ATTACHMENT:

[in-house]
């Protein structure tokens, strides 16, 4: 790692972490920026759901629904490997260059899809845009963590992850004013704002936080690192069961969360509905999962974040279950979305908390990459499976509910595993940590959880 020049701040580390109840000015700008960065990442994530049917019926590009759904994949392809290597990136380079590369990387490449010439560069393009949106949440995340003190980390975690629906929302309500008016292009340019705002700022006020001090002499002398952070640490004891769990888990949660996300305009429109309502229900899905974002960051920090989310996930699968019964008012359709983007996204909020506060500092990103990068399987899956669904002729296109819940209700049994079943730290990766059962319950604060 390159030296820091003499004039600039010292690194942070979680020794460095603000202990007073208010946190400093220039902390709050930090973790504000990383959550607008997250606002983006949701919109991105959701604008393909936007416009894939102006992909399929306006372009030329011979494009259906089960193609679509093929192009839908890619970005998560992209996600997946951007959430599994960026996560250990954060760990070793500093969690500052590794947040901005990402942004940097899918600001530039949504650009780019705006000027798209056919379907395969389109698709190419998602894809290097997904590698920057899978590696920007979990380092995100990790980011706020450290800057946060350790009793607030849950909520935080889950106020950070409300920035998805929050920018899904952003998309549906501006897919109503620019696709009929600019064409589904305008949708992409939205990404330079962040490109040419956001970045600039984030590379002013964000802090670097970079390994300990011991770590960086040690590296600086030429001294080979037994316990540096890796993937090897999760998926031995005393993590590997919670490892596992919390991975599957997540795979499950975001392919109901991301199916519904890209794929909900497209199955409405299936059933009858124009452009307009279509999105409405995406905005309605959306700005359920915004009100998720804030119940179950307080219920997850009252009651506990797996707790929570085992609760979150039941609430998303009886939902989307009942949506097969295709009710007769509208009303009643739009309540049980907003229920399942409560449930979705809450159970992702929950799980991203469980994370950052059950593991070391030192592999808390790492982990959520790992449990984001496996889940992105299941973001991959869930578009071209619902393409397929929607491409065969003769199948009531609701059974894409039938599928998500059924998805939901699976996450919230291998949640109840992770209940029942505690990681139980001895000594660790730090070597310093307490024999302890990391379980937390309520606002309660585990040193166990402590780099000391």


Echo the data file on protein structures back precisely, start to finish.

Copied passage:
[in-house]
């Protein structure tokens, strides 16, 4: 790692972490920026759901629904490997260059899809845009963590992850004013704002936080690192069961969360509905999962974040279950979305908390990459499976509910595993940590959880 020049701040580390109840000015700008960065990442994530049917019926590009759904994949392809290597990136380079590369990387490449010439560069393009949106949440995340003190980390975690629906929302309500008016292009340019705002700022006020001090002499002398952070640490004891769990888990949660996300305009429109309502229900899905974002960051920090989310996930699968019964008012359709983007996204909020506060500092990103990068399987899956669904002729296109819940209700049994079943730290990766059962319950604060 390159030296820091003499004039600039010292690194942070979680020794460095603000202990007073208010946190400093220039902390709050930090973790504000990383959550607008997250606002983006949701919109991105959701604008393909936007416009894939102006992909399929306006372009030329011979494009259906089960193609679509093929192009839908890619970005998560992209996600997946951007959430599994960026996560250990954060760990070793500093969690500052590794947040901005990402942004940097899918600001530039949504650009780019705006000027798209056919379907395969389109698709190419998602894809290097997904590698920057899978590696920007979990380092995100990790980011706020450290800057946060350790009793607030849950909520935080889950106020950070409300920035998805929050920018899904952003998309549906501006897919109503620019696709009929600019064409589904305008949708992409939205990404330079962040490109040419956001970045600039984030590379002013964000802090670097970079390994300990011991770590960086040690590296600086030429001294080979037994316990540096890796993937090897999760998926031995005393993590590997919670490892596992919390991975599957997540795979499950975001392919109901991301199916519904890209794929909900497209199955409405299936059933009858124009452009307009279509999105409405995406905005309605959306700005359920915004009100998720804030119940179950307080219920997850009252009651506990797996707790929570085992609760979150039941609430998303009886939902989307009942949506097969295709009710007769509208009303009643739009309540049980907003229920399942409560449930979705809450159970992702929950799980991203469980994370950052059950593991070391030192592999808390790492982990959520790992449990984001496996889940992105299941973001991959869930578009071209619902393409397929929607491409065969003769199948009531609701059974894409039938599928998500059924998805939901699976996450919230291998949640109840992770209940029942505690990681139980001895000594660790730090070597310093307490024999302890990391379980937390309520606002309660585990040193166990402590780099000391």